Nevertheless, her “no-brainer” mentality has helped reassure she is moving with intention, and living without doubt. Whether this be performing in grandiose venues, or telling a stranger she likes their outfit, Mawuli has been able to discover beauty and treasure in pushing herself.

“The feeling I hate the most in the world is regret,” she said. “I hate feeling like I should have done something or I should have said something. It's better to just push yourself and do it. It might not go the way you wanted it to go, but you should always try and put yourself out there.” 

Mawuli’s latest single, “Rich Girl”, is a blatant case of Mawuli saying what she wants without regret. The song is a playful, braggadocious R&B track featuring a Mawuli that demands satisfaction, not through love – but through luxury. It encapsulates the same essence of songs like Madonna’s “Material Girl”, but with a seamless sense of swagger that Mawuli naturally possesses.


“I've been brought up by some strong girls. So I want to make the girls feel good in everything that I do. "Rich Girl" is about empowerment – girls getting their money, girls being about their bag. In everything I do, I always want the girls to be the focal point at the end of the day.” she said.

This immediate, innate responsibility to uplift women can also be owed to the list of R&B and hip-hop trailblazers she identifies as pivotal influences in her music today.

“Aaliyah is always number one. She's had a huge influence on my cadence, my sound, even my style,” she said.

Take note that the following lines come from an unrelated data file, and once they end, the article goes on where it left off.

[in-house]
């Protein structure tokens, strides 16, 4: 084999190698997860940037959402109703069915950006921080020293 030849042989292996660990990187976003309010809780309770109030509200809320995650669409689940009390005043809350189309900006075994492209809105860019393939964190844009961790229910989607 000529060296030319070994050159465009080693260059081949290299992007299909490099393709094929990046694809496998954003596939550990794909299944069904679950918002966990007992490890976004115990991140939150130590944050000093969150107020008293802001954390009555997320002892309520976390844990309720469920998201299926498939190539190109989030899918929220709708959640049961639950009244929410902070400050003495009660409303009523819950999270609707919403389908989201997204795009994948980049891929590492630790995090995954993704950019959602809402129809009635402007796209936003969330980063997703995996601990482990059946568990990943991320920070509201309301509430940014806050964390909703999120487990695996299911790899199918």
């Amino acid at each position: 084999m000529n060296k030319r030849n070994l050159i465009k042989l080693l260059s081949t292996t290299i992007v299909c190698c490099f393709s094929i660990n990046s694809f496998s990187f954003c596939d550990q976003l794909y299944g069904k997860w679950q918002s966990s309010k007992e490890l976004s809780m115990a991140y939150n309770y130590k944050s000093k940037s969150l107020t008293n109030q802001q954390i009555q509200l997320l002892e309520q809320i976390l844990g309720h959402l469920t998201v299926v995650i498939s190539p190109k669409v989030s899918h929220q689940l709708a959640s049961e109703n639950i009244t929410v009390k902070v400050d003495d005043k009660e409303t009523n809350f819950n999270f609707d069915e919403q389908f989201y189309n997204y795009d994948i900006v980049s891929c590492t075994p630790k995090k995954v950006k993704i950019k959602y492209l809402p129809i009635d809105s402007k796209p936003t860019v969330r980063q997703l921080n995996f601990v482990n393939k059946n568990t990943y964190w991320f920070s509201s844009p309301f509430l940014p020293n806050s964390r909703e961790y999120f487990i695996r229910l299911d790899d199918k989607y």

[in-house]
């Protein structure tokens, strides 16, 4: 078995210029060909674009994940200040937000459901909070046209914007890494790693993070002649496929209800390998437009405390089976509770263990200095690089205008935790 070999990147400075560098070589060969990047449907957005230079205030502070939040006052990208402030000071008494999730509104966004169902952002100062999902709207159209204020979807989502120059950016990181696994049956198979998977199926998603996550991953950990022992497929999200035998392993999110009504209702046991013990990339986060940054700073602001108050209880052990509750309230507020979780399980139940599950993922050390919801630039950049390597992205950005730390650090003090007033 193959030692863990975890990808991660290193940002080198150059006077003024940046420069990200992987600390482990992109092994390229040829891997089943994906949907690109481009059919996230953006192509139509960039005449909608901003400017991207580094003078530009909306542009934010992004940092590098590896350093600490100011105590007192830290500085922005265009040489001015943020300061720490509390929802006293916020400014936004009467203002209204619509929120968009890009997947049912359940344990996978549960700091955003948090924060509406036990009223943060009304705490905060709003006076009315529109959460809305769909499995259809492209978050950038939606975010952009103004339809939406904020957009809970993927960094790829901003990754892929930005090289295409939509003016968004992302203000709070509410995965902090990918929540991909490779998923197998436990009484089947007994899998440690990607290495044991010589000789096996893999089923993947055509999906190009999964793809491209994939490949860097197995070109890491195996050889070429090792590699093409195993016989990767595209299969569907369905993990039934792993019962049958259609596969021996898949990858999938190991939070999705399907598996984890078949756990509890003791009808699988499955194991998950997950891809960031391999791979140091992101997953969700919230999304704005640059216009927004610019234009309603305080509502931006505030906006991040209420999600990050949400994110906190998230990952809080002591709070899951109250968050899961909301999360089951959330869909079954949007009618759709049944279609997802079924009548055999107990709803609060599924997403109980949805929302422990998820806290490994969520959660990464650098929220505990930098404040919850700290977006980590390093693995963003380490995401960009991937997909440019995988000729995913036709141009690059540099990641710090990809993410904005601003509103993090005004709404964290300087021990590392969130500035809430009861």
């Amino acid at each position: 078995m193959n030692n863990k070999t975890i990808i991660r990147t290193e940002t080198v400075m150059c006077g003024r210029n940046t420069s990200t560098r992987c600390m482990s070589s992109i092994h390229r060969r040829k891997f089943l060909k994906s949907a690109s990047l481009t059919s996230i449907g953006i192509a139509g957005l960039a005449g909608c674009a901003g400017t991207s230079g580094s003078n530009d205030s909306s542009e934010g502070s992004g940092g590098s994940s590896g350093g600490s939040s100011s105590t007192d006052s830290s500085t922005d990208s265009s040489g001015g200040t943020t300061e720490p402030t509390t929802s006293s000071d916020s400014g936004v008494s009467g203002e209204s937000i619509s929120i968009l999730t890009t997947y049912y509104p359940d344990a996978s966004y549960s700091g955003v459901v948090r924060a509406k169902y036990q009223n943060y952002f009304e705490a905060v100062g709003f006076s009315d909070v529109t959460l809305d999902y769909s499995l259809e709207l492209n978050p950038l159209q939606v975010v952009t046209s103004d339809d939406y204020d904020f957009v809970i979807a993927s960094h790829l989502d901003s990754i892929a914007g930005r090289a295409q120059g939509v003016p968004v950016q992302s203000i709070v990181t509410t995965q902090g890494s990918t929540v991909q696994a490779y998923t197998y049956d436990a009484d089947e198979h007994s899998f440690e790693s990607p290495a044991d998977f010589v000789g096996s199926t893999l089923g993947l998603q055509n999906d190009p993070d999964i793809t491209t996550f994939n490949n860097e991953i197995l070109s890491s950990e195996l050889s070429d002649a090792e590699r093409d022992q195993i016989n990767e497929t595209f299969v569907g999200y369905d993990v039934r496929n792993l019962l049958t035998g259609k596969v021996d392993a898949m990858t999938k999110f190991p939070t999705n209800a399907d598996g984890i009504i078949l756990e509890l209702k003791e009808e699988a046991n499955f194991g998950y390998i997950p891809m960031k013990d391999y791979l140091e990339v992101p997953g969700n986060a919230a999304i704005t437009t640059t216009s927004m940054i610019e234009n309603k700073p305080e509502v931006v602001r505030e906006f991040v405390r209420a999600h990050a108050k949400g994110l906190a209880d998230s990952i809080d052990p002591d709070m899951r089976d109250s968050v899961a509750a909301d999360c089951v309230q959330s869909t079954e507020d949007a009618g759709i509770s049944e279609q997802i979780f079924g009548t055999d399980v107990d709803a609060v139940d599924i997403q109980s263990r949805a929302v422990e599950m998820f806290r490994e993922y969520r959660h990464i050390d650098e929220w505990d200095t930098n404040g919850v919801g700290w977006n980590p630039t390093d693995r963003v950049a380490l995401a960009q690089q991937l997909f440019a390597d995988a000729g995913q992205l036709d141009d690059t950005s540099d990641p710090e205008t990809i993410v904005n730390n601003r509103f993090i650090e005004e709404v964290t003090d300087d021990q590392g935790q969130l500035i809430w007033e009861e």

“SZA, Summer Walker, Ari Lennox. Randomly, Biggie and Tupac also have some weird influence on me. I think because they're just so unapologetic and their pen game is what I aspire to have,” she said.

Despite being on the radar of those who “knew” back in 2021, playing big corporation events and recording tirelessly, Mawuli still sees herself a rookie. Much of her time in between drops was spent sharpening her artistry, even if it meant canning songs entirely.

“I realised I actually don’t have any songs that I really, really like. I put them all in a vault and haven’t brought them out since.” she said.

The music we receive from Mawuli now is the purest, most refined version of herself. From here on out, she’s most determined to secure her own place in the rapidly evolving local music scene, and share the journey with those who resonate with it.

“I'm still finding my feet in all of this. Something that's super rewarding is people actually knowing the lyrics of my songs. It's such a touching feeling, even if it's just one person in the crowd. The best thing about doing this is having someone resonate with your words and think your words are good enough, ” she said.

“For a minute, I had a bit of a time where I kind of lost who I was. Being my most authentic self is so rewarding. No matter what I'm going through, I can step on stage and be whoever I want to be. That's my favourite part about it all.”

Adele is the Junior Writer & Producer for VICE AU/NZ. Follow her on Instagram and Twitter here.

Read more from VICE Australia and subscribe to our weekly newsletter, This Week Online.